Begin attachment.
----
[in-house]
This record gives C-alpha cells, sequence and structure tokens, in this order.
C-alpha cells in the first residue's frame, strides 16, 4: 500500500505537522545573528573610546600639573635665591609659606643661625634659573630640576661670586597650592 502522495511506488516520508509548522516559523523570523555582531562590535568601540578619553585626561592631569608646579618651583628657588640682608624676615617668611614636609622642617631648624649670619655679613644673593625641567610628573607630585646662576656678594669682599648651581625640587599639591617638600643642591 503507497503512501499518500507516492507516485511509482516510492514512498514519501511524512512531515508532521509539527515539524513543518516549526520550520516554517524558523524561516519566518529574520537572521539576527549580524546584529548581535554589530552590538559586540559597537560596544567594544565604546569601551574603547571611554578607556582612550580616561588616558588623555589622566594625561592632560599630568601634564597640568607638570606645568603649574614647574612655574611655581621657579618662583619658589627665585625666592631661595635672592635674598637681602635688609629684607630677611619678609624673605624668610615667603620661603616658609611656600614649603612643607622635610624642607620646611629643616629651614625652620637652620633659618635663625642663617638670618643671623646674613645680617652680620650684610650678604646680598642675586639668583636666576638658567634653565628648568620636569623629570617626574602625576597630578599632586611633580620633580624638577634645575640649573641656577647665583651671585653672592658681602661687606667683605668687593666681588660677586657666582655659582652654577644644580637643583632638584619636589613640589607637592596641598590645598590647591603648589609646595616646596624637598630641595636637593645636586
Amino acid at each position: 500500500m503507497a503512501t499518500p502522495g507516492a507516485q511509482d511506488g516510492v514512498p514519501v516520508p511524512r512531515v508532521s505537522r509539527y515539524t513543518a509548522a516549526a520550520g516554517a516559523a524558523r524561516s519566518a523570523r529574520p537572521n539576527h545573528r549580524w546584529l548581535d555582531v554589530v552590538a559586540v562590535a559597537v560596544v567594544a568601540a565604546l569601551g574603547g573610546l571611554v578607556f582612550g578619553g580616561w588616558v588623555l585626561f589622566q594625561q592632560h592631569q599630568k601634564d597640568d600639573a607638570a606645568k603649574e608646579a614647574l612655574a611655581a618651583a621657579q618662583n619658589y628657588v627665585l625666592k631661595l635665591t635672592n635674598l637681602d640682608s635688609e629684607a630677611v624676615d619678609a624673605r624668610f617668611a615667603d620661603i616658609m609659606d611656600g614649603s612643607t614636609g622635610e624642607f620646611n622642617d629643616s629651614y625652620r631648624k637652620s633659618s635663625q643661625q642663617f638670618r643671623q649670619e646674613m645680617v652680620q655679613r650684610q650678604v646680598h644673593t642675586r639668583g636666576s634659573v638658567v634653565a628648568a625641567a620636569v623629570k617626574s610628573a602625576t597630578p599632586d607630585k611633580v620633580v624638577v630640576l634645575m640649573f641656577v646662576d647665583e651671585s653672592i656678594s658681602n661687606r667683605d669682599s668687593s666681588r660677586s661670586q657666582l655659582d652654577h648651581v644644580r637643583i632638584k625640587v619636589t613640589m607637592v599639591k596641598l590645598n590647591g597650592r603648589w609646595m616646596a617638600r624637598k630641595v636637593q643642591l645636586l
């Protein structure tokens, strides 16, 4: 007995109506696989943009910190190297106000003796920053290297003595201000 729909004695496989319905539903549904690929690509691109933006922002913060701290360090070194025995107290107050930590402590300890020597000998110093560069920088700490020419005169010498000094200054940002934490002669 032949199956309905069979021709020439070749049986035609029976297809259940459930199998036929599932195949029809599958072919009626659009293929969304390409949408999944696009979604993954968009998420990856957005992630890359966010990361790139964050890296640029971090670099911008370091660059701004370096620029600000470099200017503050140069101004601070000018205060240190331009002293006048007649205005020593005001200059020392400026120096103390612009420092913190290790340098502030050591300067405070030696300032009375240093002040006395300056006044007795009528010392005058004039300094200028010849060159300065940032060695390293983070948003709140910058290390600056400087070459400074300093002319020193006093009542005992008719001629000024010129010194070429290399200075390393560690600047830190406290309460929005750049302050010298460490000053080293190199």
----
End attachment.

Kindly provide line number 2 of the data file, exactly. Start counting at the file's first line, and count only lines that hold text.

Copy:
This record gives C-alpha cells, sequence and structure tokens, in this order.